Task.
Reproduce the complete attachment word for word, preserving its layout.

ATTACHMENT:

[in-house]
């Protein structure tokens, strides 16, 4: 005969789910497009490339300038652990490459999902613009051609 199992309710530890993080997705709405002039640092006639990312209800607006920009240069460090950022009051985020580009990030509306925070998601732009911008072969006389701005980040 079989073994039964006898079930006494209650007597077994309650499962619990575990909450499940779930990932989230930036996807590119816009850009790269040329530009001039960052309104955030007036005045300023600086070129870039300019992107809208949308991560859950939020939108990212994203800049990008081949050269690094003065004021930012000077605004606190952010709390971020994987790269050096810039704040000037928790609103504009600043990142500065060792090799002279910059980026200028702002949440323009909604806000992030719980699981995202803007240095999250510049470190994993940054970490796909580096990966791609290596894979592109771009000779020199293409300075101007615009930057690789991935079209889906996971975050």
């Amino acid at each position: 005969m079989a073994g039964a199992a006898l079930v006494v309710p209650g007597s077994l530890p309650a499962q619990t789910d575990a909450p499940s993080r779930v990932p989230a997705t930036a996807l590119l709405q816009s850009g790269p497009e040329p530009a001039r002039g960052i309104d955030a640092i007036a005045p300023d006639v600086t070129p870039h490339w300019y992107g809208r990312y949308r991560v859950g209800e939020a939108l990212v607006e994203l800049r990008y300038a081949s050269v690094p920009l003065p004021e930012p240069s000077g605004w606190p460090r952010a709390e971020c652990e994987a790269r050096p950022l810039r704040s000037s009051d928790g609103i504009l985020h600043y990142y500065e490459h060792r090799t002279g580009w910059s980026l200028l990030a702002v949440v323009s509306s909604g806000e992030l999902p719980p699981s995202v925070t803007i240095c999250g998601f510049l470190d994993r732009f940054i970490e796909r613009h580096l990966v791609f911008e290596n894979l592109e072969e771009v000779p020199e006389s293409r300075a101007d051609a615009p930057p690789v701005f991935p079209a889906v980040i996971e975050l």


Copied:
[in-house]
């Protein structure tokens, strides 16, 4: 005969789910497009490339300038652990490459999902613009051609 199992309710530890993080997705709405002039640092006639990312209800607006920009240069460090950022009051985020580009990030509306925070998601732009911008072969006389701005980040 079989073994039964006898079930006494209650007597077994309650499962619990575990909450499940779930990932989230930036996807590119816009850009790269040329530009001039960052309104955030007036005045300023600086070129870039300019992107809208949308991560859950939020939108990212994203800049990008081949050269690094003065004021930012000077605004606190952010709390971020994987790269050096810039704040000037928790609103504009600043990142500065060792090799002279910059980026200028702002949440323009909604806000992030719980699981995202803007240095999250510049470190994993940054970490796909580096990966791609290596894979592109771009000779020199293409300075101007615009930057690789991935079209889906996971975050």
């Amino acid at each position: 005969m079989a073994g039964a199992a006898l079930v006494v309710p209650g007597s077994l530890p309650a499962q619990t789910d575990a909450p499940s993080r779930v990932p989230a997705t930036a996807l590119l709405q816009s850009g790269p497009e040329p530009a001039r002039g960052i309104d955030a640092i007036a005045p300023d006639v600086t070129p870039h490339w300019y992107g809208r990312y949308r991560v859950g209800e939020a939108l990212v607006e994203l800049r990008y300038a081949s050269v690094p920009l003065p004021e930012p240069s000077g605004w606190p460090r952010a709390e971020c652990e994987a790269r050096p950022l810039r704040s000037s009051d928790g609103i504009l985020h600043y990142y500065e490459h060792r090799t002279g580009w910059s980026l200028l990030a702002v949440v323009s509306s909604g806000e992030l999902p719980p699981s995202v925070t803007i240095c999250g998601f510049l470190d994993r732009f940054i970490e796909r613009h580096l990966v791609f911008e290596n894979l592109e072969e771009v000779p020199e006389s293409r300075a101007d051609a615009p930057p690789v701005f991935p079209a889906v980040i996971e975050l």